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The Campy Forum

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  • My downfall is time: listening to recordings of myself, I notice that my timing can be random and erratic, often dragging, but sometimes rushing too. Probably the worst I've heard on record! I'm failing at my goal, to maintain a groove and a tension that propels the song forward.
    The only thing I know to do is to practice with a metronome, and be more conscious of the beat when I play. Do you all count eighths or sixteenths in the back of their head while playing? I would rather not have to think about it consciously while I play... I should have internalized this stuff when I was a little kid!
  • Hi Bradley- Thanks for posting and it's never too late to start working on a new challenge.

    Me? I practice with a metronome and if I need to, I'll count quarter notes and occasionally eighth notes. Practicing with a metronome at a reasonable slow tempo will improve your time greatly but that's assuming technique isn't the issue.

    Eliminate technical challenges by playing a low open E to a metronome - quarter notes, sixteenths, eighth note triplets etc and move up the open string series for variation. This exercise is all about time and not chord grip challenges. I improved my execution and understanding of rhythm by playing open strings to Ted Reeds book "Syncopation for the Modern Drummer".

    And last but not least- when you practice rhythms - try to relax and tell yourself occasionally - "Relax". No good dancer is uptight! ha ha

    As you've experienced - the other thing that helped my time is playing and recording rhythms on my Boomerang looper. Upon playback, one can get a 20/20 insight into strengths and weaknesses.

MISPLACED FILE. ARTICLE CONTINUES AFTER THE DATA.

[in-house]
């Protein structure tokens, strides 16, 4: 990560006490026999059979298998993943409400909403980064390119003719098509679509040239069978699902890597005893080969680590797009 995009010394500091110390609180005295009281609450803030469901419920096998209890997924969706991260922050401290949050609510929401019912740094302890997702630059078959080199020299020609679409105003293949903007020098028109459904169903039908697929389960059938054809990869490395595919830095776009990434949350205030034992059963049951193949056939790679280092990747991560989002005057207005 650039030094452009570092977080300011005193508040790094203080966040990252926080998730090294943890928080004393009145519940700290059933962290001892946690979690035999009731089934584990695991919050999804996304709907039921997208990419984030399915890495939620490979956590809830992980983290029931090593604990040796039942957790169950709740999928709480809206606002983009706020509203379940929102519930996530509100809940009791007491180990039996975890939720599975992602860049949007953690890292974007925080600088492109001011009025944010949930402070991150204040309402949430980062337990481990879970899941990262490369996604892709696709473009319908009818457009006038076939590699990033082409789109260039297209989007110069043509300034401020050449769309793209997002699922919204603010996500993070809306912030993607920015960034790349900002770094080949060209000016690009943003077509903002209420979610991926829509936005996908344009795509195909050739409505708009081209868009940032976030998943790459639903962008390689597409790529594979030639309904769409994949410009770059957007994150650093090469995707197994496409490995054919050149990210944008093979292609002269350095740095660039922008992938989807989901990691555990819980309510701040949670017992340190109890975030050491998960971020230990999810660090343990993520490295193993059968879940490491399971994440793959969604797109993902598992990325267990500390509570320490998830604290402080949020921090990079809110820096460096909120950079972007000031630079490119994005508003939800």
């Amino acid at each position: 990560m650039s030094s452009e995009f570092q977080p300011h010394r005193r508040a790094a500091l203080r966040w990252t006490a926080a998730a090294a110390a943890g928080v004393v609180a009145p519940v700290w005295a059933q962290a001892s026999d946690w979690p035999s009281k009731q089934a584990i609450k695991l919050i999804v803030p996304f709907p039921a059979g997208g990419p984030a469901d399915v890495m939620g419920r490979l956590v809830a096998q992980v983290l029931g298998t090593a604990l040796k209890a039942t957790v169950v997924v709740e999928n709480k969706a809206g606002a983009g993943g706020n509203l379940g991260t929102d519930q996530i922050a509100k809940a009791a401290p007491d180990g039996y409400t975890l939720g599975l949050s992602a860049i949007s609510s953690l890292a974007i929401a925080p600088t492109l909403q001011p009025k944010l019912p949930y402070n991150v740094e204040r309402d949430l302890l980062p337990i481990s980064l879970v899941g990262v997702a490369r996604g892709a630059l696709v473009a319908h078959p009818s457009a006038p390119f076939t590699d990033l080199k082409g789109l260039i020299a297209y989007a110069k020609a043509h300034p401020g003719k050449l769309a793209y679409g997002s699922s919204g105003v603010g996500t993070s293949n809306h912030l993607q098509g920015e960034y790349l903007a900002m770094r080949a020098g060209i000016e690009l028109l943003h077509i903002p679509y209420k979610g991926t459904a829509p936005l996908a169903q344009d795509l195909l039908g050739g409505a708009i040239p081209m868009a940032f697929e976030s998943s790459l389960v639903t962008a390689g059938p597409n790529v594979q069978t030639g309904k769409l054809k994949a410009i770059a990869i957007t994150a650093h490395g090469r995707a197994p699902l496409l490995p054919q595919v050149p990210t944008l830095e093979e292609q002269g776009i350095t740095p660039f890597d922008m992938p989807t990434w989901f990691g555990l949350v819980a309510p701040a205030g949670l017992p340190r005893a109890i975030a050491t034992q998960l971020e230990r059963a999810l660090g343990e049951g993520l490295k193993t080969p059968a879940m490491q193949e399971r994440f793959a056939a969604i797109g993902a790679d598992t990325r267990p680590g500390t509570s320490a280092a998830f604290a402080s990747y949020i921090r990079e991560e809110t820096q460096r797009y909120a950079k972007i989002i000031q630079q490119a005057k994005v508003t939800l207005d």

Have a great day- Jim
  • I had issues with my time as well. What helped me was recording myself playing with a metronome and listening back. This way you can judge where you are in relation to the beat and correct as necessary. Good Luck!
  • Thanks for the generous reply, Jim. It's helpful to know that even the greats have to work at it.
    It's hearing myself on recordings that has made me realize how bad my time is. I don't know why I didn't hear it the same way while I played it. I know people are able to deliberately play on top of the beat, behind the beat, and swing any direction they want to, whereas I'm usually just trying not to totally lose the beat...

    Have you ever heard anyone and thought "great tone, interesting melodic playing, but.. too bad about the spastic rhythm"?
  • Incidentally, the great Adam Levy has recently posted a video on his weekly "zen guitar tips" that covers this subject. I am not sure if it will be of any help to you but I thought it would be cool to share it, even if only to make forum members aware of these incredibly valuable lessons Adam posts each friday.

  • Fantastic thread! And it reminds me I have been meaning to get out my looper again, for this very reason....
  • Yeah, this is something I definitely need help with. I didn't realize how sloppy my rhythm playing was until I got a looper pedal. And practicing as needed with a metronome, even if you're an experienced guitarist, is solid advice. Thank you all for the tips!

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